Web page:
The problem with Piers and celebrities in general is they are forever trying to straighten themselves out, to go, in effect, to personality rehab, so that they can be consistent, and conform with themselves, and thereby become the impossibly one-dimensional creatures we wish them to be. Authentic 100% hypocrisy-free. They aspire to the geometry of the straight line.
Elizabeth Wurtzel once spoke of a “Prozac Nation” in which everyone was high on medication all the time. But beyond the neuroses of individual celebs who will remain forever screwed up by virtue of trying to cram themselves into some stupid self-addressed envelope, the fact is that we are now confronted with the even more terrifying spectacle of the “celeb nation”. We see whole countries aspiring to the status of celebrities, as if in a global X-factor competition, a reality TV – or tweet – show.
Without wishing to boast, I think I may be the one who has finally got to the bottom of the seemingly vacuous “Brexit means Brexit” formula, so beloved of our Prime Minister. Its meaning is its structure. Its structure is the tautology, the mathematical equation, which merely repeats what you already knew. We are living through a tautological, Euclidean age of moronic simplicity.
Maybe it began with French philosopher Jean-Jacques Rousseau, perhaps the first celebrity writer and thinker. The opening lines of the Confessions (completed in 1769) suggest not just that he has a high opinion of himself with his “enterprise that has had no predecessors and will have no successors”, but more that he sees himself in isolation from anyone else, resembling perfectly only himself. He offers to delineate “a man in all the truth of nature: and this man will be me”. First word “Je” (I), last word of first paragraph, “moi” (me). And in case there is any ambiguity, he adds, in the next line, “Moi, seul”. Me, alone, solo. Me, myself, and I. Brexit means Brexit. Jean-Jacques is a pure one-off, a law unto himself. A singularity.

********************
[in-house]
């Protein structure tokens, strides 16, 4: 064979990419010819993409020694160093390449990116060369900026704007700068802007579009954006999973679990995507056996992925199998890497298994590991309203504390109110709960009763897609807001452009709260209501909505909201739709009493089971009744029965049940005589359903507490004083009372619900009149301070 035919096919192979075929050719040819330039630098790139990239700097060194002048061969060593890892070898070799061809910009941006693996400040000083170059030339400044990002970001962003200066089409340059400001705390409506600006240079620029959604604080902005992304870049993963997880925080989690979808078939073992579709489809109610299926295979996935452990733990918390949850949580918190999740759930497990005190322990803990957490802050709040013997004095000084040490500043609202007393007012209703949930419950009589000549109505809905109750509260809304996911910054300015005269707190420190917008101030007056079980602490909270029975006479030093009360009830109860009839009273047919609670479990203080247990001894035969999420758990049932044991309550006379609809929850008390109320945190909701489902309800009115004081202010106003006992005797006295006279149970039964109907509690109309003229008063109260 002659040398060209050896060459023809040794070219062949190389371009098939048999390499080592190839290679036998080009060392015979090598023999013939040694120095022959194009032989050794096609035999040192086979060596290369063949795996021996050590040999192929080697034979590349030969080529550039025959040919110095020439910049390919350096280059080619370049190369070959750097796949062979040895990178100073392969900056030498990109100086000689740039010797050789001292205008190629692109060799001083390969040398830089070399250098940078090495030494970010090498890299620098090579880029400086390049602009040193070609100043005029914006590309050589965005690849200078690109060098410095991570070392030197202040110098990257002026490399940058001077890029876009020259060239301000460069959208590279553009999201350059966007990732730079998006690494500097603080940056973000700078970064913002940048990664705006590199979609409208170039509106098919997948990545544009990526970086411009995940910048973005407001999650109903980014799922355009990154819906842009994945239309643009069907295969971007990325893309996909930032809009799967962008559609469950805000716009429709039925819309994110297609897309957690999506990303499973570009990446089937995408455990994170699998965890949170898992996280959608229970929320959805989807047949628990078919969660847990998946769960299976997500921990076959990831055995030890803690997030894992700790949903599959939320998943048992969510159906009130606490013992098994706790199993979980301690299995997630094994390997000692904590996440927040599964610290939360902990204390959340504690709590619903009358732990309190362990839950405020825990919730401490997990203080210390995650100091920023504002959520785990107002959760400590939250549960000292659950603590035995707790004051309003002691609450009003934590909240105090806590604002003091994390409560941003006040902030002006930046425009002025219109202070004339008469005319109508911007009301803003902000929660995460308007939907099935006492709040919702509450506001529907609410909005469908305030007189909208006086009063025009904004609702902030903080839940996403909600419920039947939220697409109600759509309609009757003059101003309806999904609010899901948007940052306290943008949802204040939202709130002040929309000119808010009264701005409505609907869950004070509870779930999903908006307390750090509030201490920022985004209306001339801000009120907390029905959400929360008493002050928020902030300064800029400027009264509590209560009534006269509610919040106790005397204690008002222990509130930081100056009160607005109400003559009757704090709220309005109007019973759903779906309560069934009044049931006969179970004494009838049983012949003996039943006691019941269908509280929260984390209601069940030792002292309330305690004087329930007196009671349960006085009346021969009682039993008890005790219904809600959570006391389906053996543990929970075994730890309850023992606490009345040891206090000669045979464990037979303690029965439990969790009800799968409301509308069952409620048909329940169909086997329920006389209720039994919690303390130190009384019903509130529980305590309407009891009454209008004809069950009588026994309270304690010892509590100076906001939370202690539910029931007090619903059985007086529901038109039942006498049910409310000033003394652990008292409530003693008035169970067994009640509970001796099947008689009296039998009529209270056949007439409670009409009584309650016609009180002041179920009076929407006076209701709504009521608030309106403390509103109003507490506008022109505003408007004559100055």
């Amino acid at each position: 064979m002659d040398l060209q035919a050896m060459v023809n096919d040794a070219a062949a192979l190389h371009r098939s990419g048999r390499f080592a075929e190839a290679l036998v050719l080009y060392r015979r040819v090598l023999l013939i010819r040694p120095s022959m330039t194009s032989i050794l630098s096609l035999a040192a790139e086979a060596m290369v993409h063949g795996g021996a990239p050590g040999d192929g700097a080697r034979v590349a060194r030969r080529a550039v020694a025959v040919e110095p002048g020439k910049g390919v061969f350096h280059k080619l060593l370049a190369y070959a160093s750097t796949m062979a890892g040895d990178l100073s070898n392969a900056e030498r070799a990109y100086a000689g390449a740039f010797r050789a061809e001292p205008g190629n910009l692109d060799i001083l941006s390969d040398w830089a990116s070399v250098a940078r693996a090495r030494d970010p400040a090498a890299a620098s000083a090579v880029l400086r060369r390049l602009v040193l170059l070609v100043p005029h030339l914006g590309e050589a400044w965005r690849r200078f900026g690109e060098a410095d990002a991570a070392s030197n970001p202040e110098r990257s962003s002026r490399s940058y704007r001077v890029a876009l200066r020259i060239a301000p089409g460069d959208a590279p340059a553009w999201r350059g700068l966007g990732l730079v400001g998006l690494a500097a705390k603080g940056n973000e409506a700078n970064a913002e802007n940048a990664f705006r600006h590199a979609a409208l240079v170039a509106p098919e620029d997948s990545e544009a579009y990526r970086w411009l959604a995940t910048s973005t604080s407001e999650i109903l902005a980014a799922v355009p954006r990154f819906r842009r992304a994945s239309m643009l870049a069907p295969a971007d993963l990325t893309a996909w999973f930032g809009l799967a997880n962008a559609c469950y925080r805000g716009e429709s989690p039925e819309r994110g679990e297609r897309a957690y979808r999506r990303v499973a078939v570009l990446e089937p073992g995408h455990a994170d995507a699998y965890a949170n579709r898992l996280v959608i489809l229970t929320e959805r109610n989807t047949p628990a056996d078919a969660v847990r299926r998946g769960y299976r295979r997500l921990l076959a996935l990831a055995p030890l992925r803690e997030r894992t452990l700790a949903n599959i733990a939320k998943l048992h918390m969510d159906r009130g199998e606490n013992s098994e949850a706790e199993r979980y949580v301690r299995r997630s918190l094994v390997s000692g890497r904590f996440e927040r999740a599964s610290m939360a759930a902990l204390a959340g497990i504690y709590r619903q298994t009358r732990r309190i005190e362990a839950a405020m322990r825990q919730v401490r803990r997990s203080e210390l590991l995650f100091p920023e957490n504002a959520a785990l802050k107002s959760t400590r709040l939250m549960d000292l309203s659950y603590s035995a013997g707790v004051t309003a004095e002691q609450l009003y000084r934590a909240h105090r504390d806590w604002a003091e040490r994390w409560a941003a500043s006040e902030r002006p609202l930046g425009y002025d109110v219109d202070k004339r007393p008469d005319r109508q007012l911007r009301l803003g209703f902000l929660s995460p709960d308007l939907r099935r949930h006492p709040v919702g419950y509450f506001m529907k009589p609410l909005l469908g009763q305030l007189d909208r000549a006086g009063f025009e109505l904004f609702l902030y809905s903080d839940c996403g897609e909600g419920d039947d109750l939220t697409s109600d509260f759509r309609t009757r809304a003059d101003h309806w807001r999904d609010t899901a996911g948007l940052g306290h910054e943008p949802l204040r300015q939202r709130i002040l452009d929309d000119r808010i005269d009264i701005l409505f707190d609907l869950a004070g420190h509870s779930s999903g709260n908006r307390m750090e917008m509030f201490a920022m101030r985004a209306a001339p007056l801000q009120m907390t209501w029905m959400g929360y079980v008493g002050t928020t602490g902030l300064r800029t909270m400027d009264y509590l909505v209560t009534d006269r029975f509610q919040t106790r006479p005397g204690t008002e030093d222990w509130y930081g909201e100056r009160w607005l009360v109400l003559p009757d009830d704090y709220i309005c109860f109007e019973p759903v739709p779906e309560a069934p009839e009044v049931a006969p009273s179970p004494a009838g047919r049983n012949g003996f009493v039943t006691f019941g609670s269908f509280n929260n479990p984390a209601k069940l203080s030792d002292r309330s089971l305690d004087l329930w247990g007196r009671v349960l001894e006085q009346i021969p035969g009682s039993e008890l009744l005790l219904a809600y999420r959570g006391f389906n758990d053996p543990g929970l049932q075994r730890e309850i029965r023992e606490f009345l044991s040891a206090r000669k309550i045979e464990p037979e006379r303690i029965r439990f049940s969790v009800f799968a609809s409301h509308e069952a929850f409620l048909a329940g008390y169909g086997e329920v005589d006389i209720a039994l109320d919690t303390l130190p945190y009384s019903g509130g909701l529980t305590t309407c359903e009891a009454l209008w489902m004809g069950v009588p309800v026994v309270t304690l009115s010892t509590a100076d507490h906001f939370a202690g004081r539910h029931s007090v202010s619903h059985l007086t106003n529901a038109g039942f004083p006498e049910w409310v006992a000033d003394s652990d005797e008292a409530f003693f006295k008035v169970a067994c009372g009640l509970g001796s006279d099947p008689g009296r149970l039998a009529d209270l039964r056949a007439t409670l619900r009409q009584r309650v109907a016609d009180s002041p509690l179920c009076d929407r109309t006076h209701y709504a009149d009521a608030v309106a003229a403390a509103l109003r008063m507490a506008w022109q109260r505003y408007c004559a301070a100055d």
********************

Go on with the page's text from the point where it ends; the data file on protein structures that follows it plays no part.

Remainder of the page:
Post-Romantic celebrity culture has invaded our politics. We are no longer allowed to be a pluralistic, open society, the imperative is to be closed and singular. Just so long as I (whether a citizen or a state) am coherent with myself. I must be consistent and uniform. I am therefore best represented by another singular individual, like Trump, a reality TV star, whose only mission is to be radically other and unlike. Thus, politically and economically, tending to be protectionist and isolationist, building walls and fences, and in the case of Brexit Britain “taking back control of our borders”, as if the islands were a simple Euclidean object, non-fractal, anything so long as it is one and not many. Without contradiction. Anything, but not hypocritical. In all the truth of nature.
Brexit means Brexit is cartoon thinking, the political equivalent of Popeye’s “I am what I am and that’s all that I am”. Is there, as Sadiq Khan was arguing this week, a parallel between Trump, Brexit, European populism, and nationalism? I would go further and see analogies with the totalitarian movements of modernity, from fascism through to Isis. The fundamentalist position relies on the exclusion (ultimately the annihilation) of the other (the infidel, the Jew, the gypsy etc) and the formation of some mythological cult of personality, from Stalin through Mao to Trump. It is egocentricity at the level of the multitude.